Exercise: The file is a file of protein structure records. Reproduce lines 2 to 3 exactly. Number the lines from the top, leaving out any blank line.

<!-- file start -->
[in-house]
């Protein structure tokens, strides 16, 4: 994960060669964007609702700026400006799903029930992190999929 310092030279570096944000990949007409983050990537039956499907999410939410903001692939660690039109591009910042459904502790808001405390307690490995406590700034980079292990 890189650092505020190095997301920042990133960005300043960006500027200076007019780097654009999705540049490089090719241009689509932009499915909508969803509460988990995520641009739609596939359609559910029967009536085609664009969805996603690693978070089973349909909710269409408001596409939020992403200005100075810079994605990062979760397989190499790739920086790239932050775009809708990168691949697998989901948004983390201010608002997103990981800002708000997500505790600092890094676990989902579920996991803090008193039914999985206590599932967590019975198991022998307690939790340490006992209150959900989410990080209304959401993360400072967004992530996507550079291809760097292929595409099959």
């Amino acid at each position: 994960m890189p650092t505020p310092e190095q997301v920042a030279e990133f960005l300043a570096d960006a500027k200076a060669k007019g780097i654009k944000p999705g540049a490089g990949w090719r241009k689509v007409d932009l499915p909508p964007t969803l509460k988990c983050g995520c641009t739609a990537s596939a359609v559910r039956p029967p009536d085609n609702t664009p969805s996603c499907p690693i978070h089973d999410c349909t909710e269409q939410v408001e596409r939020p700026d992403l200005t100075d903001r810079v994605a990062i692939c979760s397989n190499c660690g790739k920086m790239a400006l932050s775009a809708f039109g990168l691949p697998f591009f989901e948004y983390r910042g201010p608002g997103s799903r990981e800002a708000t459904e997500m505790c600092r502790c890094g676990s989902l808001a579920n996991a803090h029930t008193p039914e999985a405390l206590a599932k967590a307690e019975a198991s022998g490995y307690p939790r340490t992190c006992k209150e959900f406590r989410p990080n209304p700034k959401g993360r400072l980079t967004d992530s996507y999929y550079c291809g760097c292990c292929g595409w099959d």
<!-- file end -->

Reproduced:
């Protein structure tokens, strides 16, 4: 994960060669964007609702700026400006799903029930992190999929 310092030279570096944000990949007409983050990537039956499907999410939410903001692939660690039109591009910042459904502790808001405390307690490995406590700034980079292990 890189650092505020190095997301920042990133960005300043960006500027200076007019780097654009999705540049490089090719241009689509932009499915909508969803509460988990995520641009739609596939359609559910029967009536085609664009969805996603690693978070089973349909909710269409408001596409939020992403200005100075810079994605990062979760397989190499790739920086790239932050775009809708990168691949697998989901948004983390201010608002997103990981800002708000997500505790600092890094676990989902579920996991803090008193039914999985206590599932967590019975198991022998307690939790340490006992209150959900989410990080209304959401993360400072967004992530996507550079291809760097292929595409099959």
């Amino acid at each position: 994960m890189p650092t505020p310092e190095q997301v920042a030279e990133f960005l300043a570096d960006a500027k200076a060669k007019g780097i654009k944000p999705g540049a490089g990949w090719r241009k689509v007409d932009l499915p909508p964007t969803l509460k988990c983050g995520c641009t739609a990537s596939a359609v559910r039956p029967p009536d085609n609702t664009p969805s996603c499907p690693i978070h089973d999410c349909t909710e269409q939410v408001e596409r939020p700026d992403l200005t100075d903001r810079v994605a990062i692939c979760s397989n190499c660690g790739k920086m790239a400006l932050s775009a809708f039109g990168l691949p697998f591009f989901e948004y983390r910042g201010p608002g997103s799903r990981e800002a708000t459904e997500m505790c600092r502790c890094g676990s989902l808001a579920n996991a803090h029930t008193p039914e999985a405390l206590a599932k967590a307690e019975a198991s022998g490995y307690p939790r340490t992190c006992k209150e959900f406590r989410p990080n209304p700034k959401g993360r400072l980079t967004d992530s996507y999929y550079c291809g760097c292990c292929g595409w099959d």